"Premature girl born at 25.5 weeks gestation, 805 grams, 13" long. Current age is 24.1 months. There is no sign of any gross motor delay and only a slight fine motor delay. Although speech is limited, child uses sign language to communicate and therefore was able to demonstrate adequate language skills. Parents report that child is hardly sick with any colds. Parents also report child has chronic constipation. Information was given and parents were instructed to increase water and fruit."

No further therapy recommended. No further follow up is needed."

Ah, what a nice age that was. It's true, she was hardly sick. Many doctors commented on how healthy she appeared to be. She could not put 2 words together either by speaking or signing. I still wonder how they felt she had adequate language skills. The constipation comment still kills me to this day. I found it quite interesting that the constipation issue started in the NICU (where she was fed breatmilk and formula) but the clinic felt that it was our fault and instructed us to give more water and fruit!

Age 3...
diagnosed with severe sensory integration dysfunction,
still could not put 2 words together
diagnosed with severe anxiety disorder
diagnosed with PDD-Nos
self harming behavior
could barely bend legs because of CP
had bilateral hernia repair
started on MiraLAX for constipation

Age 4...
1 week before turning 4 she had her first seizure
could now speak on an 8 year old level
lost ability to walk long distances because of fatigue
sensory issues worsened
began meds for anxiety disorder but it only caused rages-she tried to pull out her eyeball
had many procedures to asses reflux
diagnosed with failure to thrive due to weight
diagnosed with GERD
chronic sinus infections

Age 5...
could not function in kindergarten due to fine motor delay
sensory issues worsened

Age 6...
finally got a diagnosis of CP
had tonsils and adenoids removed to open airway
outsiders began noticing her social differences

Age 7...
had so many GI procedures that I lost count
multiple MRI's to determine other possible causes of leg pain
tried to kill herself
self harming behavior
yellow adult teeth

Age 8...
diagnosed with OCD
started on meds again for anxiety disorder
socially is an outcast
will be getting palatal expander

I'm sure I have forgotten some.

Age 2 was looking pretty good!

I would love to hear from other preemie parents as to what issues were present at age 2 and which ones did not show up until later.

Saturday, February 10, 2007

The Financial Impact of Having (and Raising) a Preemie

The financial impact started very early on for us. My water broke at 23.0 weeks. We were told that I would probably go into labor within 24 hours so hubby took a leave of absence to stay with me in the hospital. One day turned into the next. I made it to 25.5 weeks. Hubby's short leave of absence turned into a month off of work without pay.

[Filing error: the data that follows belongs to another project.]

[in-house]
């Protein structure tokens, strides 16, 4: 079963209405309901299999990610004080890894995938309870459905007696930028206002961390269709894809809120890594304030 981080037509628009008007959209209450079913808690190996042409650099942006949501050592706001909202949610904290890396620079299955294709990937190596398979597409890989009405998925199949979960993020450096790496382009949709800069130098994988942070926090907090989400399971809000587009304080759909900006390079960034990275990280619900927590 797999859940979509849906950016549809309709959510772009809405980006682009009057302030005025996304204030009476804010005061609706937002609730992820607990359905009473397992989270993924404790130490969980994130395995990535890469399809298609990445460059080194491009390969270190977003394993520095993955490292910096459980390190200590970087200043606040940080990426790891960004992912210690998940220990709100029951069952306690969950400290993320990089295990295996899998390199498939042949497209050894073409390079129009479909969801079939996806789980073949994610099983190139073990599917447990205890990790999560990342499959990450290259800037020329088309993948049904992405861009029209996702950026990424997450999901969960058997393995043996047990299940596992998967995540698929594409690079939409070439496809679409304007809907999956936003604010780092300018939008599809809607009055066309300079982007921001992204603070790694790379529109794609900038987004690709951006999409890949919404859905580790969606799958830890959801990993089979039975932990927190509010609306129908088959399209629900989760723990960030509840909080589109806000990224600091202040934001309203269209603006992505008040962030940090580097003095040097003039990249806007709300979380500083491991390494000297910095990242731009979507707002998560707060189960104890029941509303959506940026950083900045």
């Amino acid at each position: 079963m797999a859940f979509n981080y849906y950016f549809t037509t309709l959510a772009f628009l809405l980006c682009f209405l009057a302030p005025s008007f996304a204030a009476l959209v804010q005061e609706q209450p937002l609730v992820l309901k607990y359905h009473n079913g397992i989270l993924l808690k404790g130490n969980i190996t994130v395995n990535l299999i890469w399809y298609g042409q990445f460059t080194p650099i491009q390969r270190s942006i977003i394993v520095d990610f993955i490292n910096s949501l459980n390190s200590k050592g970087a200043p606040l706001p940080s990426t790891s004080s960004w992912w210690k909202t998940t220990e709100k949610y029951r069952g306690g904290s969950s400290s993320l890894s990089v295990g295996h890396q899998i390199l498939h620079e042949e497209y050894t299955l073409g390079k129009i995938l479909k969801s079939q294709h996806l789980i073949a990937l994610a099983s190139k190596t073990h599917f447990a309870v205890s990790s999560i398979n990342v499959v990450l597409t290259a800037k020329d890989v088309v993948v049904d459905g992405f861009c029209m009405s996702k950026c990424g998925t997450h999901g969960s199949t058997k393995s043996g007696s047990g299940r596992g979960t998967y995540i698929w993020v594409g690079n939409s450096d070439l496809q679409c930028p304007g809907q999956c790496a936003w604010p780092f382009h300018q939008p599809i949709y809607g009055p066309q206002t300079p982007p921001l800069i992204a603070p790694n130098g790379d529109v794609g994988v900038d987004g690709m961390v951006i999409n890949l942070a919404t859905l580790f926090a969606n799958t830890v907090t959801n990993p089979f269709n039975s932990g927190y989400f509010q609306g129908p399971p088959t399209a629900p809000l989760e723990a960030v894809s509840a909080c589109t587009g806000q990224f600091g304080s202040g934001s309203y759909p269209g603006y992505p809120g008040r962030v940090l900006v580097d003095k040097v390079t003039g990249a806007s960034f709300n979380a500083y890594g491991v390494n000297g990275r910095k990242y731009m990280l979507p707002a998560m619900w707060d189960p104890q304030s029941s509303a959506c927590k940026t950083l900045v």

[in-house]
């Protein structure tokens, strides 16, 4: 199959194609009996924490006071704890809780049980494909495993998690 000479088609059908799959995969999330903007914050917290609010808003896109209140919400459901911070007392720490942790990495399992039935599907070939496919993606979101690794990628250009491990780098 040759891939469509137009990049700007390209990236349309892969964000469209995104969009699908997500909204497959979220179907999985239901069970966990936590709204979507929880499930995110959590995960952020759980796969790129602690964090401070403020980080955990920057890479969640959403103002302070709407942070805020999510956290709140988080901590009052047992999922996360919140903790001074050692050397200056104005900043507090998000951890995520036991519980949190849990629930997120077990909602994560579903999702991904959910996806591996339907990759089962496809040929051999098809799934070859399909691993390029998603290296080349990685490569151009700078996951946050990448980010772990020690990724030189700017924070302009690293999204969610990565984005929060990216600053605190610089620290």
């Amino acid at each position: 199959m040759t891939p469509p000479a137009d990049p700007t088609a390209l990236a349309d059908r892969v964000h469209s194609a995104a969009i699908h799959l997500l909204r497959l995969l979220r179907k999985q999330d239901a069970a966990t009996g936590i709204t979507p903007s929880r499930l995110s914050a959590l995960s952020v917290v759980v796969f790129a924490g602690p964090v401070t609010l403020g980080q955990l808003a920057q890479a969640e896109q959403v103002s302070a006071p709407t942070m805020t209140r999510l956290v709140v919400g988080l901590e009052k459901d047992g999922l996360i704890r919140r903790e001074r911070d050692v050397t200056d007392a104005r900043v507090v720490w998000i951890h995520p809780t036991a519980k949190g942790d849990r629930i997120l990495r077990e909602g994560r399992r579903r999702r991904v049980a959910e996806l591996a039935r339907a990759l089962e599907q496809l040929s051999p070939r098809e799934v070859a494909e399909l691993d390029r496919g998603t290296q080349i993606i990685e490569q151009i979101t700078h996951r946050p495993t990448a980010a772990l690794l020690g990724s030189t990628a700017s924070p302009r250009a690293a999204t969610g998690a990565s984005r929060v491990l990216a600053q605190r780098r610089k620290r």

Paige spent 78 days in the NICU. Between my hospital bill and hers, the total was just short of $600,000. We had insurance so it was paid, right? Not all of it. Insurance wouldn't pay for any medicine that was not used as approved. Geesh.. what medicine was back then? It was all an experiment and meds were used off label.

Did the hospital work with us on the remaining $100,000 + bill? Nope. They were quite rude actually. We tried to pay the bill, little by little but it was impossible to do, especially because we were also paying for our own health insurance which cost us $900 a month and we now only had one salary. Does anyone know what it's like to eat Spagettios every day for months on end? I do.

After a year we filed bankruptcy.

Over the next few years our health insurance went up. We couldn't change carriers because Paige was uninsurable. We paid for therapies, specialists, medicines, leg braces and surgeries mostly out of pocket.

Turn to the government for help you say?? We tried that but we were turned down because hubby makes too much money and they don't take into account all that we pay out of pocket. When I explained this to the nice woman on the phone she told me that the best thing that we could do would be to get a divorce and then I could file the claim as a single parent. She told me that's what a lot of parents have to do when they have children with disabilities because the state only looks at gross pay. We were also told that every state is different and that we should consider moving to another state.

Neither of those options were acceptable to us.

Hubby finally got a job with a large corporation and we were able to get insurance through his work. Although it's a great policy, Paige's medical care still is a financial burden. When you add up all of the copays for specialists, our portion of hospital bills, our portion of medical tests, medicines, psychologist, psychiatrist, etc. there is nothing left over from hubby's pay. He ended up being transferred but unfortunately we went from one state that couldn't help, to another one.